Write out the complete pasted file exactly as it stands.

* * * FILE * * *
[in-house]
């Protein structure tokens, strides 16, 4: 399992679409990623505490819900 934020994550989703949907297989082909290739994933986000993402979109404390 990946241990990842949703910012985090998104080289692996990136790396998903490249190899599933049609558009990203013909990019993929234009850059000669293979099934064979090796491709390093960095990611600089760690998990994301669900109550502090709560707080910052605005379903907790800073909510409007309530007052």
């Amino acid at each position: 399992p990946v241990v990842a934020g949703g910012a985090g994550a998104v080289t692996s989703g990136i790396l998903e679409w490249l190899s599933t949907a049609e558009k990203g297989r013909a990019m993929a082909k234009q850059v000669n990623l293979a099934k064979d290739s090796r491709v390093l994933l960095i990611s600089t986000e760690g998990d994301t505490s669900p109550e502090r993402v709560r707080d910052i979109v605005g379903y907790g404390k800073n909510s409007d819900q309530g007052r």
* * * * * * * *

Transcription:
[in-house]
């Protein structure tokens, strides 16, 4: 399992679409990623505490819900 934020994550989703949907297989082909290739994933986000993402979109404390 990946241990990842949703910012985090998104080289692996990136790396998903490249190899599933049609558009990203013909990019993929234009850059000669293979099934064979090796491709390093960095990611600089760690998990994301669900109550502090709560707080910052605005379903907790800073909510409007309530007052």
């Amino acid at each position: 399992p990946v241990v990842a934020g949703g910012a985090g994550a998104v080289t692996s989703g990136i790396l998903e679409w490249l190899s599933t949907a049609e558009k990203g297989r013909a990019m993929a082909k234009q850059v000669n990623l293979a099934k064979d290739s090796r491709v390093l994933l960095i990611s600089t986000e760690g998990d994301t505490s669900p109550e502090r993402v709560r707080d910052i979109v605005g379903y907790g404390k800073n909510s409007d819900q309530g007052r």